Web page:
There’s nothing that brings a family together more than sharing a laugh or a heartwarming story. Here at our dinner table, we were lucky to have found both.

 

Did you enjoy this post? Make sure you don’t miss any others! Enter your email on the right hand side of my homepage, and you’ll be guaranteed to receive a new post in your inbox 3-4 times a month. Plus, follow me on Facebook (What To Read To Your Kids), Twitter (@thebookmommy), and now Instagram (@thebookmommy), where I regularly post articles and updates on what my kids are reading to themselves.

Review copy from Clarion Books, an imprint of Houghton Mifflin Harcourt. All opinions are my own. Amazon.com affiliate links support my book-buying habit and contribute to my being able to share more great books with you–although I prefer that we all shop local when we can!

Your Winter Break Read-Aloud

December 20, 2018 § 1 Comment

Several of you have reached out looking for inspiration on cozy, enchanting chapter books perfect for December (since, in the past, I’ve discussed how much we loved this and this). The bad news is that it’s a little late for you to read what I initially had in mind (and which we just finished) before the holidays. The good news is that I think Jonathan Auxier’s Sweep: The Story of a Girl and Her Monster (Ages 8-13)—which has now landed squarely atop my 2018 favorites—would be even better enjoyed after the holiday festivities. I’m referring to that week when we are a little quieter, a little more reflective, our hearts a little heavier—and yet, we’re still close enough to the holidays to believe that love is capable of spawning a little magic.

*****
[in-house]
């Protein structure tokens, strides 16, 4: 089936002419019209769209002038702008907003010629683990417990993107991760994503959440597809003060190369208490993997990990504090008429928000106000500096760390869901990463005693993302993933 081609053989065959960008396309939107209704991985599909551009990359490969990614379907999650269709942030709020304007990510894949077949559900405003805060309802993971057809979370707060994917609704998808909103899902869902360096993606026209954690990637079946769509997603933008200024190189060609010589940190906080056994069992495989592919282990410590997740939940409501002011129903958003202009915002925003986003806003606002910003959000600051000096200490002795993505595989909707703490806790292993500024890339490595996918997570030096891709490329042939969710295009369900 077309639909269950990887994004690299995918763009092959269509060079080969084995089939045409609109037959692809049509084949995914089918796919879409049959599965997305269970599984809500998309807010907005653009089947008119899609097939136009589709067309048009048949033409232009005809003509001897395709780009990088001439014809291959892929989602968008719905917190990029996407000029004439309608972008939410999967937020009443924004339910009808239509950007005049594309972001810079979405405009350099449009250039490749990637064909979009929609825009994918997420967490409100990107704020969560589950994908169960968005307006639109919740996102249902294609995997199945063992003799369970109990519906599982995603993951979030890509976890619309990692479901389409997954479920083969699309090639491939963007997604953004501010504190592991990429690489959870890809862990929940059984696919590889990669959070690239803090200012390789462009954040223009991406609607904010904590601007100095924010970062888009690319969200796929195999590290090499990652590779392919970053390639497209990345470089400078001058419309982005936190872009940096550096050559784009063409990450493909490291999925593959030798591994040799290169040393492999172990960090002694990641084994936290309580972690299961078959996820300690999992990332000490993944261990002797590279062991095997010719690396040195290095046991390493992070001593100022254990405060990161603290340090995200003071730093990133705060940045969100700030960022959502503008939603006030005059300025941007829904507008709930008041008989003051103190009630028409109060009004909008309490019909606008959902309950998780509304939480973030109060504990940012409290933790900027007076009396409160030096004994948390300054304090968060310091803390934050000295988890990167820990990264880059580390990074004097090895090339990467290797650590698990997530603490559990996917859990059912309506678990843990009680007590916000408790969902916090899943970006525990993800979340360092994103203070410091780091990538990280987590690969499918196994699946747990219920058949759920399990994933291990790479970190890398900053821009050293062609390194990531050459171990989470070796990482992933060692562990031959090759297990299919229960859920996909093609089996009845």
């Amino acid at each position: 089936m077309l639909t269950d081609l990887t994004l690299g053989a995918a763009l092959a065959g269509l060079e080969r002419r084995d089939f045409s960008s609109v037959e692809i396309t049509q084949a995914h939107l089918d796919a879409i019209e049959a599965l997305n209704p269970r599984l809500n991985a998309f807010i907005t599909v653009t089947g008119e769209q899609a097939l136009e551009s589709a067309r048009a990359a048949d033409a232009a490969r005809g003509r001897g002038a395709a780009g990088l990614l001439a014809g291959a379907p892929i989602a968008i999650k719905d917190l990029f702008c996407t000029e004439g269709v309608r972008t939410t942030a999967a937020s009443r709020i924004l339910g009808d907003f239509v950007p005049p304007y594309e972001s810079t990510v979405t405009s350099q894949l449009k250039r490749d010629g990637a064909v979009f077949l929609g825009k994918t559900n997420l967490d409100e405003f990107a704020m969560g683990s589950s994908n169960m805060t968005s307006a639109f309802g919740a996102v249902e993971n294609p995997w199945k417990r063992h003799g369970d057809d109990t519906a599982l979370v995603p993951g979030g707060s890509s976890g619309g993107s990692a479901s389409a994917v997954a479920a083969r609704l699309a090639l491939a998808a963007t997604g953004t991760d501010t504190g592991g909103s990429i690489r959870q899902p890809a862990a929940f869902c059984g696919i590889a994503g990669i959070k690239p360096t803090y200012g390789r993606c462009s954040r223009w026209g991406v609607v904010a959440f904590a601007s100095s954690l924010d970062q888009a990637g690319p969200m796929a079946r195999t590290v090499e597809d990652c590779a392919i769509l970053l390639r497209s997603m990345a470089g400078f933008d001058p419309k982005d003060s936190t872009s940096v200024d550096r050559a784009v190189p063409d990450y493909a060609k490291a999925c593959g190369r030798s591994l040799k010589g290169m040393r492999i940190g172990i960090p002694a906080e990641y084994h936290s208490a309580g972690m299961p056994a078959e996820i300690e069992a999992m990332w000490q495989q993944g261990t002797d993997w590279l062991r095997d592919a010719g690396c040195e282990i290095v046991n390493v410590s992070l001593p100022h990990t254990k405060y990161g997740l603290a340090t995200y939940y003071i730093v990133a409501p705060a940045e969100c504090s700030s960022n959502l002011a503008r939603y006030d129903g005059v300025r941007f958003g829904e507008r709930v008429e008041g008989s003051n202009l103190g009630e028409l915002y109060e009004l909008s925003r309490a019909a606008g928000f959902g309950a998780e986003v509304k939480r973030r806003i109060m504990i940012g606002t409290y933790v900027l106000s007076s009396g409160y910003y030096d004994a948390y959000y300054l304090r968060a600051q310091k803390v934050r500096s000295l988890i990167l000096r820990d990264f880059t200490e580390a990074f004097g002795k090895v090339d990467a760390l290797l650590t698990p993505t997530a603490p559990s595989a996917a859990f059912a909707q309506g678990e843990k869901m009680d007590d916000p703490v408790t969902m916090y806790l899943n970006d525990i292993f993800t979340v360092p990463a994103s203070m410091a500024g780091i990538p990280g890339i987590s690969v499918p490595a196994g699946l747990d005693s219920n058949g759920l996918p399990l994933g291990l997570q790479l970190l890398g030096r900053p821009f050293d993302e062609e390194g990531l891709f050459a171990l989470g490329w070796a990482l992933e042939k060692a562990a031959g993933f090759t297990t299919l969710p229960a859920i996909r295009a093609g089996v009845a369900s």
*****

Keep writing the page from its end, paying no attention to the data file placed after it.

Set in Victorian London, Sweep might be classified as historical fiction with a touch of magical realism. The story concerns itself with the inside of chimneys, though not the kind that Santa slides down bearing gifts. Rather, if Santa slides down these chimneys, it’s to serve the wealthy children residing beneath them. To the children in this book—orphans serving as indentured servants to chimney sweeps, who task their little bodies with scaling the inside of chimneys to clean out the flues—chimneys are filthy, soot-filled, dangerously narrow and steep, and all that stands between them and probable premature death. The only Santa these children will ever know is one they fashion themselves.